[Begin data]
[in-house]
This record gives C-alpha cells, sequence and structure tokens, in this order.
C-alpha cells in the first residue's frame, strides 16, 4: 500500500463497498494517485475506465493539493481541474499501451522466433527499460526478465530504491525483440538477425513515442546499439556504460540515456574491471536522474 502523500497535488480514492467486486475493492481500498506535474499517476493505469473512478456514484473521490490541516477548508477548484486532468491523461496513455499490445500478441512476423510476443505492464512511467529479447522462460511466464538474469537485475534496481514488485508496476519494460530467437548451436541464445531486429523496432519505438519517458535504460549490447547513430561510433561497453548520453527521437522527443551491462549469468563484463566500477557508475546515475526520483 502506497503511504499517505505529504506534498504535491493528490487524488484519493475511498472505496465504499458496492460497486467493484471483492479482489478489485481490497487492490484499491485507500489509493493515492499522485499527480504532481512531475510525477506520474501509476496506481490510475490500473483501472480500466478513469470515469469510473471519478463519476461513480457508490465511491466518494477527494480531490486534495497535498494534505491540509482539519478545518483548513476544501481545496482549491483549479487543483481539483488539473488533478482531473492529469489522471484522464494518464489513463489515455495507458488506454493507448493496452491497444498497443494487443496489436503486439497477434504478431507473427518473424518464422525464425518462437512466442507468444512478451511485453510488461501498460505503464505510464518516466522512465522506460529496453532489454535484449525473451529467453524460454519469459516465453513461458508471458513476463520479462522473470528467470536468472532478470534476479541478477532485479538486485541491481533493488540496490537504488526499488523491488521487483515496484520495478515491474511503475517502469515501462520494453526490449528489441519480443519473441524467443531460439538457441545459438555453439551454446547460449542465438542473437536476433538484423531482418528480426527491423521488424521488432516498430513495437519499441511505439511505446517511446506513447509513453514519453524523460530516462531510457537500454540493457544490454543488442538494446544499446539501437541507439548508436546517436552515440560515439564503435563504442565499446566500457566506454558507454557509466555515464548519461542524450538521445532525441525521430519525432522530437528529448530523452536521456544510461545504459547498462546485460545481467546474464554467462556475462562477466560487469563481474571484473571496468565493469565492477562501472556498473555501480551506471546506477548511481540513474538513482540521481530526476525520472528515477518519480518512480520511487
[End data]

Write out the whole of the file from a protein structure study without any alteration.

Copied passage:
[in-house]
This record gives C-alpha cells, sequence and structure tokens, in this order.
C-alpha cells in the first residue's frame, strides 16, 4: 500500500463497498494517485475506465493539493481541474499501451522466433527499460526478465530504491525483440538477425513515442546499439556504460540515456574491471536522474 502523500497535488480514492467486486475493492481500498506535474499517476493505469473512478456514484473521490490541516477548508477548484486532468491523461496513455499490445500478441512476423510476443505492464512511467529479447522462460511466464538474469537485475534496481514488485508496476519494460530467437548451436541464445531486429523496432519505438519517458535504460549490447547513430561510433561497453548520453527521437522527443551491462549469468563484463566500477557508475546515475526520483 502506497503511504499517505505529504506534498504535491493528490487524488484519493475511498472505496465504499458496492460497486467493484471483492479482489478489485481490497487492490484499491485507500489509493493515492499522485499527480504532481512531475510525477506520474501509476496506481490510475490500473483501472480500466478513469470515469469510473471519478463519476461513480457508490465511491466518494477527494480531490486534495497535498494534505491540509482539519478545518483548513476544501481545496482549491483549479487543483481539483488539473488533478482531473492529469489522471484522464494518464489513463489515455495507458488506454493507448493496452491497444498497443494487443496489436503486439497477434504478431507473427518473424518464422525464425518462437512466442507468444512478451511485453510488461501498460505503464505510464518516466522512465522506460529496453532489454535484449525473451529467453524460454519469459516465453513461458508471458513476463520479462522473470528467470536468472532478470534476479541478477532485479538486485541491481533493488540496490537504488526499488523491488521487483515496484520495478515491474511503475517502469515501462520494453526490449528489441519480443519473441524467443531460439538457441545459438555453439551454446547460449542465438542473437536476433538484423531482418528480426527491423521488424521488432516498430513495437519499441511505439511505446517511446506513447509513453514519453524523460530516462531510457537500454540493457544490454543488442538494446544499446539501437541507439548508436546517436552515440560515439564503435563504442565499446566500457566506454558507454557509466555515464548519461542524450538521445532525441525521430519525432522530437528529448530523452536521456544510461545504459547498462546485460545481467546474464554467462556475462562477466560487469563481474571484473571496468565493469565492477562501472556498473555501480551506471546506477548511481540513474538513482540521481530526476525520472528515477518519480518512480520511487